Is It Stress ... or Burnout?

Everyone experiences stress; it’s inescapable, whether it’s “eustress”—good stress that keeps us motivated and alive—or “distress” (John 16:33a). But at some point, stress crosses over into something else.

Prolonged or excessive stress can lead to burnout. There are some key differences between stress and burnout. Stress is characterized by over-engagement; burnout is characterized by disengagement. With stress, emotions are over-reactive; with burnout, they are blunted, dull. Stress usually indicates there is “too much” going on—too many pressures and everything is getting out of control. Burnout means there is not enough to keep a person going ... a person feels empty and beyond caring. Stress produces urgency and hyperactivity; burnout produces feelings of helplessness and hopelessness—a person feels overwhelmed. There is loss of energy with stress; but with burnout there is loss of motivation, ideals, and hope, and a person may become cynical and resentful. Stress leads to anxiety disorders, while burnout leads to detachment and even depression. The primary damage caused by stress is physical, but burnout’s primary damage is emotional. Stress may kill you prematurely. With burnout, you probably won’t die, but you may feel like it—life just may not seem worth living. The person in burnout feels he or she simply has nothing more to give, or nothing makes a difference. (“Stress and Burnout in Ministry” by Rowland Croucher.)

Burnout can develop because of lifestyle choices (working too much, relaxing too little, not getting enough sleep, lacking supportive relationships); or from personality tendencies (perfectionism, pessimism, control issues, etc.). Burnout can also have work- or ministry-related causes. It is particularly common in those who serve without saying “no,” or stretch themselves too thin.

With stress, simple stress management can help, but once the stress gets out of hand—once it becomes burnout—other coping strategies are needed.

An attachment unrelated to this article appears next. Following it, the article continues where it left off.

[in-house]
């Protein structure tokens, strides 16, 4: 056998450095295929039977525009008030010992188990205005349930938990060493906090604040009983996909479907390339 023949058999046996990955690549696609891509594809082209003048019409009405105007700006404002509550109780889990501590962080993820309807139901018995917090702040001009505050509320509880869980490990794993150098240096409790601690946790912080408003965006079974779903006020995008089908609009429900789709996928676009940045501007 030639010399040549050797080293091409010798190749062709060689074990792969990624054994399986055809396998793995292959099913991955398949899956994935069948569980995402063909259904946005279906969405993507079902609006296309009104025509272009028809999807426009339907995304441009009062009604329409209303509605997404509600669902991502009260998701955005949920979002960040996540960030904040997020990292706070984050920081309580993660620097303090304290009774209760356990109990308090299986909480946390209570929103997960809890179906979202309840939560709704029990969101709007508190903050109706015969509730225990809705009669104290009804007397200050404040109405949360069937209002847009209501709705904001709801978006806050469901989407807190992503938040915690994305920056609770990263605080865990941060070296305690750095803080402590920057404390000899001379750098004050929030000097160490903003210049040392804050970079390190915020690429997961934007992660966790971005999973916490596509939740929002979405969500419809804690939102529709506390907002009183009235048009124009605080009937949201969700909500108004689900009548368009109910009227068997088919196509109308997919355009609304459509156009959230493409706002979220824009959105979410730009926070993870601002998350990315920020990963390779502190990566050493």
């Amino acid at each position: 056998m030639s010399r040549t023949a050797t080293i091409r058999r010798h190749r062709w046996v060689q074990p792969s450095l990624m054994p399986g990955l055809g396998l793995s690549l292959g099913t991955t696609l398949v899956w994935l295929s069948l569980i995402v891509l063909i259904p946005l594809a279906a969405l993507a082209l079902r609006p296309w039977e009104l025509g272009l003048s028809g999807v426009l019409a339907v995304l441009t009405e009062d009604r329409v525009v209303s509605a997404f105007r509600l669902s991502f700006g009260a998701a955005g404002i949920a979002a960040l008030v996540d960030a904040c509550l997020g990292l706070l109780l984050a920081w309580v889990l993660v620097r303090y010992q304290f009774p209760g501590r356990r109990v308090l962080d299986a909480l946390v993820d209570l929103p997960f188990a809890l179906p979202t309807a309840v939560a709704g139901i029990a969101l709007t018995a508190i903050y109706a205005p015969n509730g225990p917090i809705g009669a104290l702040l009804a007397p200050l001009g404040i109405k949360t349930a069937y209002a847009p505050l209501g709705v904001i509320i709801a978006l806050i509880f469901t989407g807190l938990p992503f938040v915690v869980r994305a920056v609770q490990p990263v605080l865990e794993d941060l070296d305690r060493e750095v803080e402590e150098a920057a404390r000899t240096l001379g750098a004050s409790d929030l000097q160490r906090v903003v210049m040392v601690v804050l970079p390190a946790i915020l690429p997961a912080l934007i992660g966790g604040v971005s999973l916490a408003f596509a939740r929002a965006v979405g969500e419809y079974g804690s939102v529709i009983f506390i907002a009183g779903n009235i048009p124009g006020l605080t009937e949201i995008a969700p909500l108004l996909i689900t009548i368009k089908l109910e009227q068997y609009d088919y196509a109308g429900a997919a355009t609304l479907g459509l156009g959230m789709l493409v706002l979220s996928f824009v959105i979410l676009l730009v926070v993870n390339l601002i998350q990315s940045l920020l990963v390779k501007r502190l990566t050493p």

Bouncing Back from Burnout

Recognize the symptoms of burnout (basically, listed above).
Re-evaluate your priorities. Do they match up with God’s priorities for you? What changes in your schedule might help you live in line with God’s design for your life?
Renew your mind with the truth of scripture (Rom. 12:2). Address problems biblically. Clarify responsibilities with God’s wisdom. Learn to catch the burnout process earlier so you can make proactive choices to prevent it.
Reflect on the causes of emotional burnout. Set boundaries. Learn how to say “no” to requests that don’t fit in with your priorities. Be careful not to “overspend” your time.
Reverse the damage to your body as you replenish your body. Eat right, exercise, and plan for sufficient sleep to build your resilience and recharge your “batteries” (energy).
Relax throughout your day. Slow down. Take breaks to meditate on scripture, write in a journal, stretch tightened muscles, sing praises, etc. Be still and rest (Psalm 46:10; Matthew 11:28).
Reach out for encouragement and support from friends and family. Don’t isolate yourself. Instead, share your thoughts and needs, and pray together (Ephesians 6:18; James 5:16).
Rediscover your dreams. What makes you happiest serving God? What are your highest hopes? Are you operating in your spiritual gifts? What great adventure lies ahead?

Perhaps you’re not dealing with burnout, but simple stress. If so, read: “Smooth Out the Knots of Stress.”


Marja said...

Awesome post Dawn, thank you for sharing this. I never really thought about the differences between stress and burnout. Now I have a much clearer picture. Thanks for the tips (I hope I'll never need them, but I might be able to help others)

Dawn Wilson said...

Thanks, Marja. Been there, done that, learned a lot! Yes, we need to always be ready to help others and to share the hope and wisdom that the scriptures give.

crazydaisy said...

It's good to discuss this kind of thing....

Just remember that STRESSED spelled backwards spells DESSERTS!!!

from your dyslexic friend!!!

Dawn Wilson said...

HA, crazydaisy!
Well, I've heard of people getting their "just deserts" when they've done something foolish, or when they've done something wrong, thinking that they are getting ahead. Maybe we get our "just deserts" when we don't respond to stress wisely.
[By the way, "deserts" is used as the plural of "desert," what is deserved ... but in your case, I'd say "just desserts"!]